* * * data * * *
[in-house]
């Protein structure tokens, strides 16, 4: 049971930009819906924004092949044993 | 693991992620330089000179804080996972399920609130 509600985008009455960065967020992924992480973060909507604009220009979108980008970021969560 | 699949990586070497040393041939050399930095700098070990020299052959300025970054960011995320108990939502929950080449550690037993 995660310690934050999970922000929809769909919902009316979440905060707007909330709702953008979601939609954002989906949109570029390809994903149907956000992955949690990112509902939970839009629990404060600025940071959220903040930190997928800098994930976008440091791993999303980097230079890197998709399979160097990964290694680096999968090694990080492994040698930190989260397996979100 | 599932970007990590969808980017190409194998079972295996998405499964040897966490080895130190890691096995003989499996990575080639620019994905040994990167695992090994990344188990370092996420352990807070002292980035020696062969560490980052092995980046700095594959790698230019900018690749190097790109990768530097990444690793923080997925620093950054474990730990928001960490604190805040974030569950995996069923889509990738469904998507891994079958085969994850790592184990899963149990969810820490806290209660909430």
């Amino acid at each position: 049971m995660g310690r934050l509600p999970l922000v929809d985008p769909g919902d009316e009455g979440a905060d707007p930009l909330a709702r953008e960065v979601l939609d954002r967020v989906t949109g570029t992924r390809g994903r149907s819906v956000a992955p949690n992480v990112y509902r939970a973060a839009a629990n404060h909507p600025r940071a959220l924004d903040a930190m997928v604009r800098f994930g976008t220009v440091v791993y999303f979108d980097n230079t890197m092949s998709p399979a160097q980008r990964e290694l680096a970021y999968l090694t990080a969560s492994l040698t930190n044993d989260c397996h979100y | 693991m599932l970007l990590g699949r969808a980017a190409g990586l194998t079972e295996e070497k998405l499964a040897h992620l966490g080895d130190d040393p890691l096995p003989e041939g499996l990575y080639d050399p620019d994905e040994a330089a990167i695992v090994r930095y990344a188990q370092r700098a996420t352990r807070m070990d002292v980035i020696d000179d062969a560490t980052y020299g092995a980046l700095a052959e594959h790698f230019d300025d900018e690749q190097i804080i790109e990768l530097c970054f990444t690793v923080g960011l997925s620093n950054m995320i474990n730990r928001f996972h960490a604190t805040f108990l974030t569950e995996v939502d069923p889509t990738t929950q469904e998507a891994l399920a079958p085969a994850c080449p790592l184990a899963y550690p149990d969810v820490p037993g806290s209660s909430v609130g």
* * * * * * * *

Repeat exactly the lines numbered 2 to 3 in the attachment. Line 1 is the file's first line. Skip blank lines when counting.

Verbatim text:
């Protein structure tokens, strides 16, 4: 049971930009819906924004092949044993 | 693991992620330089000179804080996972399920609130 509600985008009455960065967020992924992480973060909507604009220009979108980008970021969560 | 699949990586070497040393041939050399930095700098070990020299052959300025970054960011995320108990939502929950080449550690037993 995660310690934050999970922000929809769909919902009316979440905060707007909330709702953008979601939609954002989906949109570029390809994903149907956000992955949690990112509902939970839009629990404060600025940071959220903040930190997928800098994930976008440091791993999303980097230079890197998709399979160097990964290694680096999968090694990080492994040698930190989260397996979100 | 599932970007990590969808980017190409194998079972295996998405499964040897966490080895130190890691096995003989499996990575080639620019994905040994990167695992090994990344188990370092996420352990807070002292980035020696062969560490980052092995980046700095594959790698230019900018690749190097790109990768530097990444690793923080997925620093950054474990730990928001960490604190805040974030569950995996069923889509990738469904998507891994079958085969994850790592184990899963149990969810820490806290209660909430």
């Amino acid at each position: 049971m995660g310690r934050l509600p999970l922000v929809d985008p769909g919902d009316e009455g979440a905060d707007p930009l909330a709702r953008e960065v979601l939609d954002r967020v989906t949109g570029t992924r390809g994903r149907s819906v956000a992955p949690n992480v990112y509902r939970a973060a839009a629990n404060h909507p600025r940071a959220l924004d903040a930190m997928v604009r800098f994930g976008t220009v440091v791993y999303f979108d980097n230079t890197m092949s998709p399979a160097q980008r990964e290694l680096a970021y999968l090694t990080a969560s492994l040698t930190n044993d989260c397996h979100y | 693991m599932l970007l990590g699949r969808a980017a190409g990586l194998t079972e295996e070497k998405l499964a040897h992620l966490g080895d130190d040393p890691l096995p003989e041939g499996l990575y080639d050399p620019d994905e040994a330089a990167i695992v090994r930095y990344a188990q370092r700098a996420t352990r807070m070990d002292v980035i020696d000179d062969a560490t980052y020299g092995a980046l700095a052959e594959h790698f230019d300025d900018e690749q190097i804080i790109e990768l530097c970054f990444t690793v923080g960011l997925s620093n950054m995320i474990n730990r928001f996972h960490a604190t805040f108990l974030t569950e995996v939502d069923p889509t990738t929950q469904e998507a891994l399920a079958p085969a994850c080449p790592l184990a899963y550690p149990d969810v820490p037993g806290s209660s909430v609130g």